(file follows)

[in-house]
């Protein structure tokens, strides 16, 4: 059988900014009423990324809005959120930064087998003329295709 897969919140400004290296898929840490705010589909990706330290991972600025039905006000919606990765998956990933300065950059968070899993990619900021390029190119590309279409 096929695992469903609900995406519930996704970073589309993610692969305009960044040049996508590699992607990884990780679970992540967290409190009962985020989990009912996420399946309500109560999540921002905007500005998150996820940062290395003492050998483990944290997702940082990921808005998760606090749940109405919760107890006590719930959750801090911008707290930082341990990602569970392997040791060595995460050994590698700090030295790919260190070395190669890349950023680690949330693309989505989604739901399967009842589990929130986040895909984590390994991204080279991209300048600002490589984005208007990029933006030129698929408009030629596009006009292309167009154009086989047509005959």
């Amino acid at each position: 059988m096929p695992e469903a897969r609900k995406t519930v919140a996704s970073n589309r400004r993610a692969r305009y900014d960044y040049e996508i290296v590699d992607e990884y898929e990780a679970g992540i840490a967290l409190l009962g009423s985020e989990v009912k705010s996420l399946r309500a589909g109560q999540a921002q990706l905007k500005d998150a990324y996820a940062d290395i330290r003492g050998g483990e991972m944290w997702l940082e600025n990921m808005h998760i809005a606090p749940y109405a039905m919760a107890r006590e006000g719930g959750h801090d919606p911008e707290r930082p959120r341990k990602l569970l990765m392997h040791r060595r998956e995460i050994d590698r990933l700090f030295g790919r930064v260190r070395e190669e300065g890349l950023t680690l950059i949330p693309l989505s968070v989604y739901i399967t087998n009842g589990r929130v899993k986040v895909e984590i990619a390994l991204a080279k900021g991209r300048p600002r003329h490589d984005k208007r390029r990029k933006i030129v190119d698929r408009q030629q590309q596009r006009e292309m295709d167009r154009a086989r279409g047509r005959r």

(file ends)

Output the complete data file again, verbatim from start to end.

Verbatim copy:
[in-house]
């Protein structure tokens, strides 16, 4: 059988900014009423990324809005959120930064087998003329295709 897969919140400004290296898929840490705010589909990706330290991972600025039905006000919606990765998956990933300065950059968070899993990619900021390029190119590309279409 096929695992469903609900995406519930996704970073589309993610692969305009960044040049996508590699992607990884990780679970992540967290409190009962985020989990009912996420399946309500109560999540921002905007500005998150996820940062290395003492050998483990944290997702940082990921808005998760606090749940109405919760107890006590719930959750801090911008707290930082341990990602569970392997040791060595995460050994590698700090030295790919260190070395190669890349950023680690949330693309989505989604739901399967009842589990929130986040895909984590390994991204080279991209300048600002490589984005208007990029933006030129698929408009030629596009006009292309167009154009086989047509005959």
């Amino acid at each position: 059988m096929p695992e469903a897969r609900k995406t519930v919140a996704s970073n589309r400004r993610a692969r305009y900014d960044y040049e996508i290296v590699d992607e990884y898929e990780a679970g992540i840490a967290l409190l009962g009423s985020e989990v009912k705010s996420l399946r309500a589909g109560q999540a921002q990706l905007k500005d998150a990324y996820a940062d290395i330290r003492g050998g483990e991972m944290w997702l940082e600025n990921m808005h998760i809005a606090p749940y109405a039905m919760a107890r006590e006000g719930g959750h801090d919606p911008e707290r930082p959120r341990k990602l569970l990765m392997h040791r060595r998956e995460i050994d590698r990933l700090f030295g790919r930064v260190r070395e190669e300065g890349l950023t680690l950059i949330p693309l989505s968070v989604y739901i399967t087998n009842g589990r929130v899993k986040v895909e984590i990619a390994l991204a080279k900021g991209r300048p600002r003329h490589d984005k208007r390029r990029k933006i030129v190119d698929r408009q030629q590309q596009r006009e292309m295709d167009r154009a086989r279409g047509r005959r």